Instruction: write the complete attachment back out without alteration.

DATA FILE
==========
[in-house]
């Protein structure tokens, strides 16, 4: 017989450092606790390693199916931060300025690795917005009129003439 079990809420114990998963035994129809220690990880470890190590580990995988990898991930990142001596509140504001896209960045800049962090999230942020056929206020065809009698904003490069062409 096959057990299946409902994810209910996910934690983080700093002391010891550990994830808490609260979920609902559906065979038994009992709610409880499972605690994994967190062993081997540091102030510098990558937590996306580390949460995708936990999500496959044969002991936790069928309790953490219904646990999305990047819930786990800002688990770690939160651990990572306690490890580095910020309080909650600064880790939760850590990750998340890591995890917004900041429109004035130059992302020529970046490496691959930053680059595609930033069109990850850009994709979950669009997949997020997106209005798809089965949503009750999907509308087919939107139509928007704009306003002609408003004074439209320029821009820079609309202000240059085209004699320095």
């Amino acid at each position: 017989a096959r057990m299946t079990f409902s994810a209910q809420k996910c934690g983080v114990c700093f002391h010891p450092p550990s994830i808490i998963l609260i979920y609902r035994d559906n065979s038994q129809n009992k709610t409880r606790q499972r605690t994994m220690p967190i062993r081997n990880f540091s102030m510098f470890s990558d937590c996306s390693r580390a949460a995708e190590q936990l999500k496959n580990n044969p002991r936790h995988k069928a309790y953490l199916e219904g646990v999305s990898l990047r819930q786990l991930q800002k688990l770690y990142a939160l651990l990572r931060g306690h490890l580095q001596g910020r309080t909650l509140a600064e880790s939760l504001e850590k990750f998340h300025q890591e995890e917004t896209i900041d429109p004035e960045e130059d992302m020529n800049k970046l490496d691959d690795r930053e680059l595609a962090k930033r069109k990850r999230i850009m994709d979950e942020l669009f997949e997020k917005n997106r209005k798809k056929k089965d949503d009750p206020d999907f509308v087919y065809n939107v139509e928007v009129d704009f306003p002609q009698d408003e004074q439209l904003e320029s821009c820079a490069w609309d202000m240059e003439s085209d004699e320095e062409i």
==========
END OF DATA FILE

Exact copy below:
[in-house]
């Protein structure tokens, strides 16, 4: 017989450092606790390693199916931060300025690795917005009129003439 079990809420114990998963035994129809220690990880470890190590580990995988990898991930990142001596509140504001896209960045800049962090999230942020056929206020065809009698904003490069062409 096959057990299946409902994810209910996910934690983080700093002391010891550990994830808490609260979920609902559906065979038994009992709610409880499972605690994994967190062993081997540091102030510098990558937590996306580390949460995708936990999500496959044969002991936790069928309790953490219904646990999305990047819930786990800002688990770690939160651990990572306690490890580095910020309080909650600064880790939760850590990750998340890591995890917004900041429109004035130059992302020529970046490496691959930053680059595609930033069109990850850009994709979950669009997949997020997106209005798809089965949503009750999907509308087919939107139509928007704009306003002609408003004074439209320029821009820079609309202000240059085209004699320095």
């Amino acid at each position: 017989a096959r057990m299946t079990f409902s994810a209910q809420k996910c934690g983080v114990c700093f002391h010891p450092p550990s994830i808490i998963l609260i979920y609902r035994d559906n065979s038994q129809n009992k709610t409880r606790q499972r605690t994994m220690p967190i062993r081997n990880f540091s102030m510098f470890s990558d937590c996306s390693r580390a949460a995708e190590q936990l999500k496959n580990n044969p002991r936790h995988k069928a309790y953490l199916e219904g646990v999305s990898l990047r819930q786990l991930q800002k688990l770690y990142a939160l651990l990572r931060g306690h490890l580095q001596g910020r309080t909650l509140a600064e880790s939760l504001e850590k990750f998340h300025q890591e995890e917004t896209i900041d429109p004035e960045e130059d992302m020529n800049k970046l490496d691959d690795r930053e680059l595609a962090k930033r069109k990850r999230i850009m994709d979950e942020l669009f997949e997020k917005n997106r209005k798809k056929k089965d949503d009750p206020d999907f509308v087919y065809n939107v139509e928007v009129d704009f306003p002609q009698d408003e004074q439209l904003e320029s821009c820079a490069w609309d202000m240059e003439s085209d004699e320095e062409i």